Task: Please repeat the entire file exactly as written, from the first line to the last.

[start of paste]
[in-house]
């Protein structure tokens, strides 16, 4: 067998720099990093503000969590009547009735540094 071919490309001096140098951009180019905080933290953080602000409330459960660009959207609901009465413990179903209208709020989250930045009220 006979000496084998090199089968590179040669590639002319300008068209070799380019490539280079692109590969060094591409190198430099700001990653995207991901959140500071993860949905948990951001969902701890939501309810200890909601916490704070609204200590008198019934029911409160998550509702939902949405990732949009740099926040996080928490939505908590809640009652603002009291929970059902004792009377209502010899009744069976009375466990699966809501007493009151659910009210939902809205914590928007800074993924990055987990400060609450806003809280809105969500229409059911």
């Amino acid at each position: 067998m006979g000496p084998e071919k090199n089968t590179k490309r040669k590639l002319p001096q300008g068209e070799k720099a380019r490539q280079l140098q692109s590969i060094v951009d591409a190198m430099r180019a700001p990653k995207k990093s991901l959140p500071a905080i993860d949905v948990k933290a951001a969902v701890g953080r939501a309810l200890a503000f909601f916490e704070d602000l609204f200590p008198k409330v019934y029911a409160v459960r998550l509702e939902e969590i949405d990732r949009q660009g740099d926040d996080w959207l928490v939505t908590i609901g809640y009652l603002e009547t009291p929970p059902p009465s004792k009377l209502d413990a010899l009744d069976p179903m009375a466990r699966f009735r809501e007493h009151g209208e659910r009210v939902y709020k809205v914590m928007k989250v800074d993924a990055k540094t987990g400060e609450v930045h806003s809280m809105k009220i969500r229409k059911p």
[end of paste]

[in-house]
């Protein structure tokens, strides 16, 4: 067998720099990093503000969590009547009735540094 071919490309001096140098951009180019905080933290953080602000409330459960660009959207609901009465413990179903209208709020989250930045009220 006979000496084998090199089968590179040669590639002319300008068209070799380019490539280079692109590969060094591409190198430099700001990653995207991901959140500071993860949905948990951001969902701890939501309810200890909601916490704070609204200590008198019934029911409160998550509702939902949405990732949009740099926040996080928490939505908590809640009652603002009291929970059902004792009377209502010899009744069976009375466990699966809501007493009151659910009210939902809205914590928007800074993924990055987990400060609450806003809280809105969500229409059911």
């Amino acid at each position: 067998m006979g000496p084998e071919k090199n089968t590179k490309r040669k590639l002319p001096q300008g068209e070799k720099a380019r490539q280079l140098q692109s590969i060094v951009d591409a190198m430099r180019a700001p990653k995207k990093s991901l959140p500071a905080i993860d949905v948990k933290a951001a969902v701890g953080r939501a309810l200890a503000f909601f916490e704070d602000l609204f200590p008198k409330v019934y029911a409160v459960r998550l509702e939902e969590i949405d990732r949009q660009g740099d926040d996080w959207l928490v939505t908590i609901g809640y009652l603002e009547t009291p929970p059902p009465s004792k009377l209502d413990a010899l009744d069976p179903m009375a466990r699966f009735r809501e007493h009151g209208e659910r009210v939902y709020k809205v914590m928007k989250v800074d993924a990055k540094t987990g400060e609450v930045h806003s809280m809105k009220i969500r229409k059911p």